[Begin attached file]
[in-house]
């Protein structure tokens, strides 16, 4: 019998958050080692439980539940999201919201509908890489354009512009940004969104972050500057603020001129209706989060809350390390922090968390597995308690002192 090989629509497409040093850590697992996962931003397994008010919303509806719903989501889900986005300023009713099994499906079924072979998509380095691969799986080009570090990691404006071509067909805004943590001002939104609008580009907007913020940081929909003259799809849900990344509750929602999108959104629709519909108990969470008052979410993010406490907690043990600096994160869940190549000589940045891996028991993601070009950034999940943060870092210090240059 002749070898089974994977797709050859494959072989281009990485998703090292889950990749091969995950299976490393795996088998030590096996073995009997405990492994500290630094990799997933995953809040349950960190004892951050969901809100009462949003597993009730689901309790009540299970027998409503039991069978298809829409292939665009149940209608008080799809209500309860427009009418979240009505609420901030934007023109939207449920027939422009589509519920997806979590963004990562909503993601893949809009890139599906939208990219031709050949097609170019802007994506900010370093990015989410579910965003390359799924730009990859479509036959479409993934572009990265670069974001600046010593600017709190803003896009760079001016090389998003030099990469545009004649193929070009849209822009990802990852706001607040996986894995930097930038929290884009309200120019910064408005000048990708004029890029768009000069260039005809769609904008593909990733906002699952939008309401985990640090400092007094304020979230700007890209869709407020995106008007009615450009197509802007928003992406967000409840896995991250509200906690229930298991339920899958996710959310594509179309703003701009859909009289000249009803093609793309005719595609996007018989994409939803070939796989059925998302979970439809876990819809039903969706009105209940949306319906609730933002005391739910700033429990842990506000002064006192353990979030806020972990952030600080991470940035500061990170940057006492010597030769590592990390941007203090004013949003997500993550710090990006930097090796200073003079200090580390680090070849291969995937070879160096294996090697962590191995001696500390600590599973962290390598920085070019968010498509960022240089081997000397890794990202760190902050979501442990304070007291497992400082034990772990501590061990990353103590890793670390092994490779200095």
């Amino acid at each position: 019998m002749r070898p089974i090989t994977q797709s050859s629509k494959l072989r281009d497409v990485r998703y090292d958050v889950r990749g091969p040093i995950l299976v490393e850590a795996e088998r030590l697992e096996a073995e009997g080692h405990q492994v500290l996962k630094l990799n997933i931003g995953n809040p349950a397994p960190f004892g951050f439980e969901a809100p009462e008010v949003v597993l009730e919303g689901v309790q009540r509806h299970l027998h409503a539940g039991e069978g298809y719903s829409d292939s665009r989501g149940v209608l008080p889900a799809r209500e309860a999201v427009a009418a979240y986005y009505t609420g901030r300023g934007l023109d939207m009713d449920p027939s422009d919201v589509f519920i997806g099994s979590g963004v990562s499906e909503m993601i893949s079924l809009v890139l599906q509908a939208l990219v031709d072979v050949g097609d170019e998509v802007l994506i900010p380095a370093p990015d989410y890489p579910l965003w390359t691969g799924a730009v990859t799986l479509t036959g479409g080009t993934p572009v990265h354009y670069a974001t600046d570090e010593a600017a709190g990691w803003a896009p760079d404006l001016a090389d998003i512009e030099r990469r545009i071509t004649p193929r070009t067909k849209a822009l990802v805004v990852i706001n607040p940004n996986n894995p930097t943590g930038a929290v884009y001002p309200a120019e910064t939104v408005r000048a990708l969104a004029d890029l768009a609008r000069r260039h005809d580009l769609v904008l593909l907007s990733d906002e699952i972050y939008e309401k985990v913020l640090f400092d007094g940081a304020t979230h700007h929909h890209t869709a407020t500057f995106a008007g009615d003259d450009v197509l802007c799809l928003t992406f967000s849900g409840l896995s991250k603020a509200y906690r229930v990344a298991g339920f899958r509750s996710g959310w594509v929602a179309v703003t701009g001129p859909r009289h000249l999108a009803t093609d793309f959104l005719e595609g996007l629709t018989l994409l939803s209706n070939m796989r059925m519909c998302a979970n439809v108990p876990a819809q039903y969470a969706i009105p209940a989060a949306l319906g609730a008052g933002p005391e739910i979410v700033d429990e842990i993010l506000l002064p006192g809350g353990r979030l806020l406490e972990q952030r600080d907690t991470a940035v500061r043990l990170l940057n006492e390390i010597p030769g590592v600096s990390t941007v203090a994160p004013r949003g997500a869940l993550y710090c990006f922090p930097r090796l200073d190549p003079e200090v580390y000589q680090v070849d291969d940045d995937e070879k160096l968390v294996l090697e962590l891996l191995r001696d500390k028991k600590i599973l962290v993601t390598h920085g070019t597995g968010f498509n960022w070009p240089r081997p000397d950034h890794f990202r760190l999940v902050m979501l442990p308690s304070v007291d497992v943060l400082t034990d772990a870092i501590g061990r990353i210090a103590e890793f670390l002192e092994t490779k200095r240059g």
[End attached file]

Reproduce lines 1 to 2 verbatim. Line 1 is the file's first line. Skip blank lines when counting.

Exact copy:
[in-house]
């Protein structure tokens, strides 16, 4: 019998958050080692439980539940999201919201509908890489354009512009940004969104972050500057603020001129209706989060809350390390922090968390597995308690002192 090989629509497409040093850590697992996962931003397994008010919303509806719903989501889900986005300023009713099994499906079924072979998509380095691969799986080009570090990691404006071509067909805004943590001002939104609008580009907007913020940081929909003259799809849900990344509750929602999108959104629709519909108990969470008052979410993010406490907690043990600096994160869940190549000589940045891996028991993601070009950034999940943060870092210090240059 002749070898089974994977797709050859494959072989281009990485998703090292889950990749091969995950299976490393795996088998030590096996073995009997405990492994500290630094990799997933995953809040349950960190004892951050969901809100009462949003597993009730689901309790009540299970027998409503039991069978298809829409292939665009149940209608008080799809209500309860427009009418979240009505609420901030934007023109939207449920027939422009589509519920997806979590963004990562909503993601893949809009890139599906939208990219031709050949097609170019802007994506900010370093990015989410579910965003390359799924730009990859479509036959479409993934572009990265670069974001600046010593600017709190803003896009760079001016090389998003030099990469545009004649193929070009849209822009990802990852706001607040996986894995930097930038929290884009309200120019910064408005000048990708004029890029768009000069260039005809769609904008593909990733906002699952939008309401985990640090400092007094304020979230700007890209869709407020995106008007009615450009197509802007928003992406967000409840896995991250509200906690229930298991339920899958996710959310594509179309703003701009859909009289000249009803093609793309005719595609996007018989994409939803070939796989059925998302979970439809876990819809039903969706009105209940949306319906609730933002005391739910700033429990842990506000002064006192353990979030806020972990952030600080991470940035500061990170940057006492010597030769590592990390941007203090004013949003997500993550710090990006930097090796200073003079200090580390680090070849291969995937070879160096294996090697962590191995001696500390600590599973962290390598920085070019968010498509960022240089081997000397890794990202760190902050979501442990304070007291497992400082034990772990501590061990990353103590890793670390092994490779200095």